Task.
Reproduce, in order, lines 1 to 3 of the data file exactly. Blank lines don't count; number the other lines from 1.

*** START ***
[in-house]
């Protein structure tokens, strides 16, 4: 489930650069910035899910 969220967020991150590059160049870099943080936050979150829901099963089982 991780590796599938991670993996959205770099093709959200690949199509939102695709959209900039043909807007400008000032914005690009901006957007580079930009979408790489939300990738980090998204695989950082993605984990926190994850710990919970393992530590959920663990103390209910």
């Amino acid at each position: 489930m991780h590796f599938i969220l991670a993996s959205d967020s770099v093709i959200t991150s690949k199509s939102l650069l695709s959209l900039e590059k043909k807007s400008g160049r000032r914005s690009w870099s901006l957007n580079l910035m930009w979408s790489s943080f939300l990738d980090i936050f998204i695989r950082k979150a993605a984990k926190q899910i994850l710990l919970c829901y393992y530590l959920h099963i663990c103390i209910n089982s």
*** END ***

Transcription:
[in-house]
């Protein structure tokens, strides 16, 4: 489930650069910035899910 969220967020991150590059160049870099943080936050979150829901099963089982 991780590796599938991670993996959205770099093709959200690949199509939102695709959209900039043909807007400008000032914005690009901006957007580079930009979408790489939300990738980090998204695989950082993605984990926190994850710990919970393992530590959920663990103390209910």
């Amino acid at each position: 489930m991780h590796f599938i969220l991670a993996s959205d967020s770099v093709i959200t991150s690949k199509s939102l650069l695709s959209l900039e590059k043909k807007s400008g160049r000032r914005s690009w870099s901006l957007n580079l910035m930009w979408s790489s943080f939300l990738d980090i936050f998204i695989r950082k979150a993605a984990k926190q899910i994850l710990l919970c829901y393992y530590l959920h099963i663990c103390i209910n089982s």